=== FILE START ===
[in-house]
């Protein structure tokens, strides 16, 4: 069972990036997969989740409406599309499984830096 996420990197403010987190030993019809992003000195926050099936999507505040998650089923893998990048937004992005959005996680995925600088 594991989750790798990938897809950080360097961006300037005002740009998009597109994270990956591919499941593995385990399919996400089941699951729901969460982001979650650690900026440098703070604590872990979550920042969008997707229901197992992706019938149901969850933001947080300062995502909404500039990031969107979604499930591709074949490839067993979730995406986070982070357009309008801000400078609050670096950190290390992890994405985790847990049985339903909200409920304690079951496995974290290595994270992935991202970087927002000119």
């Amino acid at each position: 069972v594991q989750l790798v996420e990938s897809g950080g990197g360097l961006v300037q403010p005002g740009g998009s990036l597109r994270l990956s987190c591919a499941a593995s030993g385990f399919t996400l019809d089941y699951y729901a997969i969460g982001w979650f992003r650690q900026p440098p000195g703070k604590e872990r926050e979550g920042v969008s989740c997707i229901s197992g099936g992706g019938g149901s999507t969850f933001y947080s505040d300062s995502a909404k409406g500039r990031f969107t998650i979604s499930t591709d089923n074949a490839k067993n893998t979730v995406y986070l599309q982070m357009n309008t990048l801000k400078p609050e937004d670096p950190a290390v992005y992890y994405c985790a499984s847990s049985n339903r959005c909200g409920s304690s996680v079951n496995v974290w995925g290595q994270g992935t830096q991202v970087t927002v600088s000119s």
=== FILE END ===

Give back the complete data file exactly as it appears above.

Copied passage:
[in-house]
């Protein structure tokens, strides 16, 4: 069972990036997969989740409406599309499984830096 996420990197403010987190030993019809992003000195926050099936999507505040998650089923893998990048937004992005959005996680995925600088 594991989750790798990938897809950080360097961006300037005002740009998009597109994270990956591919499941593995385990399919996400089941699951729901969460982001979650650690900026440098703070604590872990979550920042969008997707229901197992992706019938149901969850933001947080300062995502909404500039990031969107979604499930591709074949490839067993979730995406986070982070357009309008801000400078609050670096950190290390992890994405985790847990049985339903909200409920304690079951496995974290290595994270992935991202970087927002000119």
């Amino acid at each position: 069972v594991q989750l790798v996420e990938s897809g950080g990197g360097l961006v300037q403010p005002g740009g998009s990036l597109r994270l990956s987190c591919a499941a593995s030993g385990f399919t996400l019809d089941y699951y729901a997969i969460g982001w979650f992003r650690q900026p440098p000195g703070k604590e872990r926050e979550g920042v969008s989740c997707i229901s197992g099936g992706g019938g149901s999507t969850f933001y947080s505040d300062s995502a909404k409406g500039r990031f969107t998650i979604s499930t591709d089923n074949a490839k067993n893998t979730v995406y986070l599309q982070m357009n309008t990048l801000k400078p609050e937004d670096p950190a290390v992005y992890y994405c985790a499984s847990s049985n339903r959005c909200g409920s304690s996680v079951n496995v974290w995925g290595q994270g992935t830096q991202v970087t927002v600088s000119s």